5th Grade Students Make Real Life Connections with 2004 LHS Graduate
Posted On:
Sunday, January 14, 2018
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Teachers are constantly working to engage their students  in the learning process.  To optimize student learning, teachers are moving away from the lecture-based lessons and towards lessons that are interactive, interesting, and meaningful. This includes developing strategies that make real-life connections with educational standards.  

At the conclusion of their recent science unit on water, 5th grade students at Veterans Park School had the opportunity to experience a real-life connection first hand when they participated in a video chat with Marc Santos,a 2004 Ludlow High School graduate and former Veterans Park students who is a licensed Professional Engineer in Civil Engineering in California and Texas.

“Marc talked to students for approximately 45 minutes, discussing where water comes from, how water can be reused, and how water gets to our houses,” said Caitlin Clemons, 5th grade Inclusion Teacher, who arranged the video chat with her LHS classmate. “One aspect of the water cycle unit considered how humans interact with earth systems. Marc was able to shed light on this. His experiences and real-life examples helped our students think deeply about what they learned in the classroom, and their impact in the community.”

Santos enjoyed sharing his professional experiences with students, stating, “I think the importance is twofold, first, as cliche as it sounds, I do believe students are the future for our societal and technological development; therefore, I feel strongly in investing time into Science, Technology, Engineering, the Arts and Mathematics (STEAM) education.  Secondly, I always find inspiration in the creativity and cleverness of students, and it serves as a reminder to approach challenges with an open mind and think outside the box.”

“I really liked the video chat,” shared 5th Brady Procon. “I learned that water can be stored in an aquifer for more than 100 years.”  When asked what an aquifer is Procon explained, “It basically is an underground place that stores water.  It can be natural, made from rocks or man made. We can’t see it, but we need them so we don’t run out of water.”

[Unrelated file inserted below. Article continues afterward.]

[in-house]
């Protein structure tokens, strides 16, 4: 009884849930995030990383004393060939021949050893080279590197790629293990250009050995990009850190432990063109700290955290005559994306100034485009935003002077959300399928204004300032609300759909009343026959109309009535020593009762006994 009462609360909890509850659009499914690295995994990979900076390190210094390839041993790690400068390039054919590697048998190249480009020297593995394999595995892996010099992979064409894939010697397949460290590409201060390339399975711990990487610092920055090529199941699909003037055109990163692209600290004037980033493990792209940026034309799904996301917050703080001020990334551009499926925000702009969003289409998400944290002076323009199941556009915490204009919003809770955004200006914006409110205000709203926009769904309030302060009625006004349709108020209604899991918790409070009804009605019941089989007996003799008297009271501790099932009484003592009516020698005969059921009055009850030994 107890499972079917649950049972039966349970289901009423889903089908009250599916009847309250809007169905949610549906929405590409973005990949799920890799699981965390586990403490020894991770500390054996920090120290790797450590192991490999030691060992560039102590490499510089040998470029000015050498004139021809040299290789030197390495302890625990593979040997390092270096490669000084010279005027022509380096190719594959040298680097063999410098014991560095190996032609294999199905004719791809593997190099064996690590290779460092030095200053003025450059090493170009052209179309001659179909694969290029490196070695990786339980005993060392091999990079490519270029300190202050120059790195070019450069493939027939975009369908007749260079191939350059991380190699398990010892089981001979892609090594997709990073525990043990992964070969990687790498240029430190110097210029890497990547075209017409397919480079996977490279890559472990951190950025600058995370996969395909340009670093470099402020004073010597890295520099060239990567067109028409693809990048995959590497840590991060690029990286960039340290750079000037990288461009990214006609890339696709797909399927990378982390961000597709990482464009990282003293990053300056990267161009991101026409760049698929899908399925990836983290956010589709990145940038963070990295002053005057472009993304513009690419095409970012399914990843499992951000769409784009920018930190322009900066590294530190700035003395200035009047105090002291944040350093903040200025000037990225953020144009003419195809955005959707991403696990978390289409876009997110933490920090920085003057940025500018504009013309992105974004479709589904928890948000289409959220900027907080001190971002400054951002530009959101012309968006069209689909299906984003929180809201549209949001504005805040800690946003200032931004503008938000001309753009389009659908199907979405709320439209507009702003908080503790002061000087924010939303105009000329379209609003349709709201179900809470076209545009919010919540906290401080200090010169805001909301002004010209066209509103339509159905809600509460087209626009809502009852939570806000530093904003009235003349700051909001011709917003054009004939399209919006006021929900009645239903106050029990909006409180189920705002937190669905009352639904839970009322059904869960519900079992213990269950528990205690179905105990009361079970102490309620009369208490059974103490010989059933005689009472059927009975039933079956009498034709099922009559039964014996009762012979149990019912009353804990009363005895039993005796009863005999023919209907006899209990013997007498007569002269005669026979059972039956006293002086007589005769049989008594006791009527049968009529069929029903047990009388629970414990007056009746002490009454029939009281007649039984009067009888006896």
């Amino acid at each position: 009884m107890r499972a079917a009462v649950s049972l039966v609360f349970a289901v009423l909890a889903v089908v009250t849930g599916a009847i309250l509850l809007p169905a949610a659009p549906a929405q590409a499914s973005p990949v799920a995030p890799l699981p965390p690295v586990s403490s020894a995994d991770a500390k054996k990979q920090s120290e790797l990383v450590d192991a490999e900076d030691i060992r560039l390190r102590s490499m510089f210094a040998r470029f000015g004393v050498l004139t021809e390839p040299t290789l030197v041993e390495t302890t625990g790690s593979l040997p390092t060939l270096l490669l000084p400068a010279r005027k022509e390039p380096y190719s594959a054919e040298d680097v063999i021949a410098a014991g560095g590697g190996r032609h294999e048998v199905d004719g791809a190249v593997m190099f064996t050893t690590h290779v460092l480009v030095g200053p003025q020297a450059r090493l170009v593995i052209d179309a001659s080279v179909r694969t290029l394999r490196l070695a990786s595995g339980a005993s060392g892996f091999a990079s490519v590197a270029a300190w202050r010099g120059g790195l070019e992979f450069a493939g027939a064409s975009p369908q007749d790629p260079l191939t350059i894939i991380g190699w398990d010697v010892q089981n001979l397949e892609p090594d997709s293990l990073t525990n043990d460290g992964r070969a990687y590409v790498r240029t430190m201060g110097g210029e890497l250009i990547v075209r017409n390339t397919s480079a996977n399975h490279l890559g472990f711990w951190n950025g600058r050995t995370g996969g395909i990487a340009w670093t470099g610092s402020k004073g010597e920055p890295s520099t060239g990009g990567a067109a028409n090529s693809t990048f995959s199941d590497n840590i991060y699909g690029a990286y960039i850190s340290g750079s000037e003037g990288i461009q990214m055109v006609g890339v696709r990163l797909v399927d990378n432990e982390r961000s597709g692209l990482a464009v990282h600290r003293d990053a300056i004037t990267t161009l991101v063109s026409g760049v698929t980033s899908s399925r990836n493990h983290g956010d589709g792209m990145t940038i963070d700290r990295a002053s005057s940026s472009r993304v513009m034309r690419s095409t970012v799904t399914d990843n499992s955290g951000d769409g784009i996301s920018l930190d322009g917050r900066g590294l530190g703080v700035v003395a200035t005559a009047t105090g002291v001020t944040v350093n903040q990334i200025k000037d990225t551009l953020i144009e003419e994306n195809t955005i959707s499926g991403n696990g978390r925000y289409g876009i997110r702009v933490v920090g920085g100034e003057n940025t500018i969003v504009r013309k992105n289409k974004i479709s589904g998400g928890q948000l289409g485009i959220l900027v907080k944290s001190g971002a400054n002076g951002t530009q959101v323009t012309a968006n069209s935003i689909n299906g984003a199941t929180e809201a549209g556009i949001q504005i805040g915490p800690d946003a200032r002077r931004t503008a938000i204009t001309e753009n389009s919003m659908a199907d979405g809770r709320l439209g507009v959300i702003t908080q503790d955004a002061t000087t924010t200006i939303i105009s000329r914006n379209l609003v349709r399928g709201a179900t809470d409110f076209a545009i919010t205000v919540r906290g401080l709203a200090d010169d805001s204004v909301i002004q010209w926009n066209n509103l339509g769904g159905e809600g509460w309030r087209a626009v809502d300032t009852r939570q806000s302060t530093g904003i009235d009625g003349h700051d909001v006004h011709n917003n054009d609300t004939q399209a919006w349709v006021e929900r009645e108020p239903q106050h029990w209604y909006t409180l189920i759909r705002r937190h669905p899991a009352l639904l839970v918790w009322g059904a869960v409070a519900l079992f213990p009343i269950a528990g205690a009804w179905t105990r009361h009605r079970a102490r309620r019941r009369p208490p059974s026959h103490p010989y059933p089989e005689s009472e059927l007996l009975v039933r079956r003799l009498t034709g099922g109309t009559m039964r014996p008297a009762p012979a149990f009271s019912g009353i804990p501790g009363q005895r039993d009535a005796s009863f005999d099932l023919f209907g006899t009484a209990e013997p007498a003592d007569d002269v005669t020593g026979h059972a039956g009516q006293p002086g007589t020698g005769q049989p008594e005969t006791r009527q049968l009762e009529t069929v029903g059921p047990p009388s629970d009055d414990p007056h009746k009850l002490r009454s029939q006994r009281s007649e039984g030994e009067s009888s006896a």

When asked what she had learned, Ava Gabriello said she was surprised with the amount of water people use daily. “There are seven billion people in the world and each person needs water to live.  People in the United States use the most water- about  100 gallons of water each day; with people in California and New York using the most water.”

“We take for granted that clean water will come out of the faucet when we turn it on,” added Chloe Andle.  “There are some places in the world that people have to walk miles to get just a little water to drink.  We all should be more aware of how complicated it is to treat water for us to use and drink, and be more aware of how much water we waste.”

Santos himself, has a vivid memory of his 5th grade science class at Veterans Park School, with his teacher, Lenore Paul;  a memory that he  now is able to connect to his current profession. “I remember building a compost bin outside of our classroom and when the weather warmed up in the spring we mixed up the newly produced compost.  Understanding the science behind a somewhat everyday activity was very interesting to me.  As it turns out, the biological process of composting really isn't all that different from wastewater treatment, which is one of the systems that I design as an engineer.”

“Being able to interact with the students and answer their questions was really rewarding,” shared Santos.  “I thought the questions were very well thought through, I was impressed.  My only regret is that I couldn't be there in-person, maybe next year!”  

“We see that students are  more engaged and self directed when we are able to show them why learning a specific topic, such as access to water, is important to them,” shared Allison Breen, 5th grade science teacher, when summarizing the impact of the video chat.  “Making learning relevant beyond the classroom by using concrete examples is key to maintaining their interest, and this video chat did just that.”

“As I walked around the classrooms during Marc’s chat I saw 200 engaged, attentive 5th graders, eager to learn,” said Clemons, echoing the thoughts of her 5th grade colleagues.  “Incorporating the video chat to wrap up our science unit, added depth to our students understanding of the water cycle, how humans interact with their environment, and college/career possibilities.”

 Photo Credits- Allison Breen & Caitlin Clemons


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